verb (used with object), per·pe·trat·ed, per·pe·trat·ing.
- perpetual adoration,
- perpetual calendar
Origin of perpetrate
Examples from the Web for perpetration
Many prominent Congolese human-rights activists consider minerals to be at the heart of the perpetration of atrocities.Aaron Rodgers Takes Aim at Congo’s ‘Blood Minerals’ War|John Prendergast|December 3, 2014|DAILY BEAST
The wickedness and cruelty of the crime were only equalled by the clumsy and unskilful manner of its perpetration.Poisons: Their Effects and Detection|Alexander Wynter Blyth
I suppose after the perpetration of that act of—what shall we call it?Roundabout Papers|William Makepeace Thackeray
Or his parents themselves would have prevented by their presence and authority the perpetration of so great a crime.Commentary on Genesis, Vol. II|Martin Luther
Here were men unquestionably assembled for illegal purposes—for the perpetration of crime—for the shedding of human blood.Valentine M'Clutchy, The Irish Agent|William Carleton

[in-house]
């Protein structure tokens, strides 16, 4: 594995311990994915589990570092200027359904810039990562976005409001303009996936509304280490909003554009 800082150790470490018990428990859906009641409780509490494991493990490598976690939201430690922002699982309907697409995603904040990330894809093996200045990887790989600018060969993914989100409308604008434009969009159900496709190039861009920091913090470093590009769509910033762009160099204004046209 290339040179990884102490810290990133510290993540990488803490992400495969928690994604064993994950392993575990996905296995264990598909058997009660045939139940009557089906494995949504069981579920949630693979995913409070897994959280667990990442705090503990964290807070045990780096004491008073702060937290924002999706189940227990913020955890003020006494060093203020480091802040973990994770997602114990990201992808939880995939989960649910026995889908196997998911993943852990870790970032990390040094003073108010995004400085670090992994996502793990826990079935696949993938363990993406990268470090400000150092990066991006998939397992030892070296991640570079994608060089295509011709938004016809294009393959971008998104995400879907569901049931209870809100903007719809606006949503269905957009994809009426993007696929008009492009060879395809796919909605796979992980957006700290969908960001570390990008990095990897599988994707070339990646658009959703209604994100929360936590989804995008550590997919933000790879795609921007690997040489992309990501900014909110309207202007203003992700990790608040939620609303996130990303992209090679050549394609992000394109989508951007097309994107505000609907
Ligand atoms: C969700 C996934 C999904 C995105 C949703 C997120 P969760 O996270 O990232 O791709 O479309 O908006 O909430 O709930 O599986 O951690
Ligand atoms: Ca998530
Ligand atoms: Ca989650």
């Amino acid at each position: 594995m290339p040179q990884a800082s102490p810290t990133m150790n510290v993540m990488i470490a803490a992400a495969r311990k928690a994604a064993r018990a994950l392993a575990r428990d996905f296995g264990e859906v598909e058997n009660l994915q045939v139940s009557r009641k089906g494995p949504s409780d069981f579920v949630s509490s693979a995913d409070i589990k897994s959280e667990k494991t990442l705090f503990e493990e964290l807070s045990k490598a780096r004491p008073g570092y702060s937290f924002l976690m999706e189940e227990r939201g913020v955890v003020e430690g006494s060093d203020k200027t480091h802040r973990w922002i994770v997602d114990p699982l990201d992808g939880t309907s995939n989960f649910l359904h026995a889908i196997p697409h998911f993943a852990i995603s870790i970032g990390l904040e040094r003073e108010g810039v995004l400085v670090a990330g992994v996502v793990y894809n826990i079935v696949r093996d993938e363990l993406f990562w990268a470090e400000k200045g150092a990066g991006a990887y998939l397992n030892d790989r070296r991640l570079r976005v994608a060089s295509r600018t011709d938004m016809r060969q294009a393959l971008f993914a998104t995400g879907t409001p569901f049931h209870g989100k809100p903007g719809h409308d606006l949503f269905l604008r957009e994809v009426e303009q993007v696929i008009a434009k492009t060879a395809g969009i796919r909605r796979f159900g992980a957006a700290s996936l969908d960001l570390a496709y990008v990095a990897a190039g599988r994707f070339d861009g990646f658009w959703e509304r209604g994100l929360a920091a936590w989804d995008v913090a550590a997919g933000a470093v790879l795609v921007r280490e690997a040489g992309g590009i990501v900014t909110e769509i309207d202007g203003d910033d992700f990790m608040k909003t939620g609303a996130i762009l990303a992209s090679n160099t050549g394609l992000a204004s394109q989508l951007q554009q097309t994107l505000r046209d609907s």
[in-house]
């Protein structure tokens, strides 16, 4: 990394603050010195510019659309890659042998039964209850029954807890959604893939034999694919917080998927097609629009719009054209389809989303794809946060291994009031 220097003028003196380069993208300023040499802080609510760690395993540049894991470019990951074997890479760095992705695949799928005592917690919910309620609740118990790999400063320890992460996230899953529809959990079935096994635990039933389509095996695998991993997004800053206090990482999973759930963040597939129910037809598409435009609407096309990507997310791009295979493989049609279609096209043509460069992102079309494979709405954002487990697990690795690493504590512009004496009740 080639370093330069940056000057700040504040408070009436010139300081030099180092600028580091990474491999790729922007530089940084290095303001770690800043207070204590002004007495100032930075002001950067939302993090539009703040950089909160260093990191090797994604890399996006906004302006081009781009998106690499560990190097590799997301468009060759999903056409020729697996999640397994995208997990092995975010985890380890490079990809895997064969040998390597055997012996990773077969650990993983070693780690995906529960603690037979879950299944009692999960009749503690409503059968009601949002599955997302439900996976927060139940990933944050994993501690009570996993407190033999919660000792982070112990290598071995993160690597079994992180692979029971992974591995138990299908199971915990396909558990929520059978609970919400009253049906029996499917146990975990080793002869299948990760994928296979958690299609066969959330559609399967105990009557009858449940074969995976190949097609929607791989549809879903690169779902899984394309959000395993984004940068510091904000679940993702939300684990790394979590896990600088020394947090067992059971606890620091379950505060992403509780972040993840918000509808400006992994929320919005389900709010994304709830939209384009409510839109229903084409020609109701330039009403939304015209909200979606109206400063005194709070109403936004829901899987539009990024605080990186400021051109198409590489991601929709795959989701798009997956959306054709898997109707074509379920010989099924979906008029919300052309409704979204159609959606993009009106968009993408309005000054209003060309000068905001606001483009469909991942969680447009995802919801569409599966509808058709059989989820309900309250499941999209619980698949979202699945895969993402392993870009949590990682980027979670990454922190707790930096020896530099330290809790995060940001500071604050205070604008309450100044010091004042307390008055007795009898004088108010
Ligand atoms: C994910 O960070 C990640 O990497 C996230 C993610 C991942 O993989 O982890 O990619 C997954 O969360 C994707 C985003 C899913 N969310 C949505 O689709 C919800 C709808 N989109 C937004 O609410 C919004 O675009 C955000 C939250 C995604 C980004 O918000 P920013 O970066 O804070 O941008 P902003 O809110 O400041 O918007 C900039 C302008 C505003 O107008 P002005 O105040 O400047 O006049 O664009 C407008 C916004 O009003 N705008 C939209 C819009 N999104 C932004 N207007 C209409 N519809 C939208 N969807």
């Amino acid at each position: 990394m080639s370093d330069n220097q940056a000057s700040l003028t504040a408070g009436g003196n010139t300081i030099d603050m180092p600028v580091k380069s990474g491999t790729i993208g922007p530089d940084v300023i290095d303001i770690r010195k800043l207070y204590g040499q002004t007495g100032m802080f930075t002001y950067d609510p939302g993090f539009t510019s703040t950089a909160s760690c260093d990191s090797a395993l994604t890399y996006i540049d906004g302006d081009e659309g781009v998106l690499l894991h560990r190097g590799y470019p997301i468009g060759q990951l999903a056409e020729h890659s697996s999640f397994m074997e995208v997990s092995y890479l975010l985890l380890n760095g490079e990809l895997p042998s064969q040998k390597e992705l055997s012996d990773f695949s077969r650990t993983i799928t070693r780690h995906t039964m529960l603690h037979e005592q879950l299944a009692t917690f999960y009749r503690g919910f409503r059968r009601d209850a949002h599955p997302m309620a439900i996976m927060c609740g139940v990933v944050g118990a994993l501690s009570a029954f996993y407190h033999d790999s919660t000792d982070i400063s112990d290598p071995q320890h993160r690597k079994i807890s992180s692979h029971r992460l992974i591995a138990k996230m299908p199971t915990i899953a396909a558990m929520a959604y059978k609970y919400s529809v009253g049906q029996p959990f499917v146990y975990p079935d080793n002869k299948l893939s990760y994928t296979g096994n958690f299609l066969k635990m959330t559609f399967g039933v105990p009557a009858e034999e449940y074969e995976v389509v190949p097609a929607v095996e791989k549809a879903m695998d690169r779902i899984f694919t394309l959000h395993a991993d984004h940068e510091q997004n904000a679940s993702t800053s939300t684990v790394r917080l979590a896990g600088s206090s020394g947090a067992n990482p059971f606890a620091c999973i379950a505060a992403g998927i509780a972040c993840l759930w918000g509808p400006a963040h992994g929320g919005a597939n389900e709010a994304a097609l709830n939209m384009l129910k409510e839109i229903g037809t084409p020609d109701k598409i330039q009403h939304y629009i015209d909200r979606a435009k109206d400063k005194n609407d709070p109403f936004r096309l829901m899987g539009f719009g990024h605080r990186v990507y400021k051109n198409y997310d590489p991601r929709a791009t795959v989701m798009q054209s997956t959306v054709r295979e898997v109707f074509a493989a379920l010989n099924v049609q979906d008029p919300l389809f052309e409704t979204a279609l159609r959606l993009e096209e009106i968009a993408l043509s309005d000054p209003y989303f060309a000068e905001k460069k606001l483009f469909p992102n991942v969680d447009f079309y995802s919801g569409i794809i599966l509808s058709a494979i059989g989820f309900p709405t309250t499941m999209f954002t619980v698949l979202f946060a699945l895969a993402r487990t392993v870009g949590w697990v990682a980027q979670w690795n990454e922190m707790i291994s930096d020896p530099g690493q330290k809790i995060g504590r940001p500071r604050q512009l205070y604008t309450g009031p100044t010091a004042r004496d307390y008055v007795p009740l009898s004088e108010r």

Every crime has in the moment of its perpetration its own avenging angel.
Word Origin for perpetrate
mid-15c., from Late Latin perpetrationem (nominative perpetratio) "an accomplishing, performing," noun of action from past participle stem of perpetrare "to perform, accomplish" (see perpetrate).
1540s, from Latin perpetratus, past participle of perpetrare "to perform, to accomplish," from per- "completely" + patrare "carry out," originally "bring into existence," from pater "father" (see father (n.)). Earlier in English was perpetren, mid-15c., from Old French perpetrer. Neither good nor bad in Latin, first used in English in statutes, hence its sense of "to perform criminally." Related: Perpetrated; perpetrating.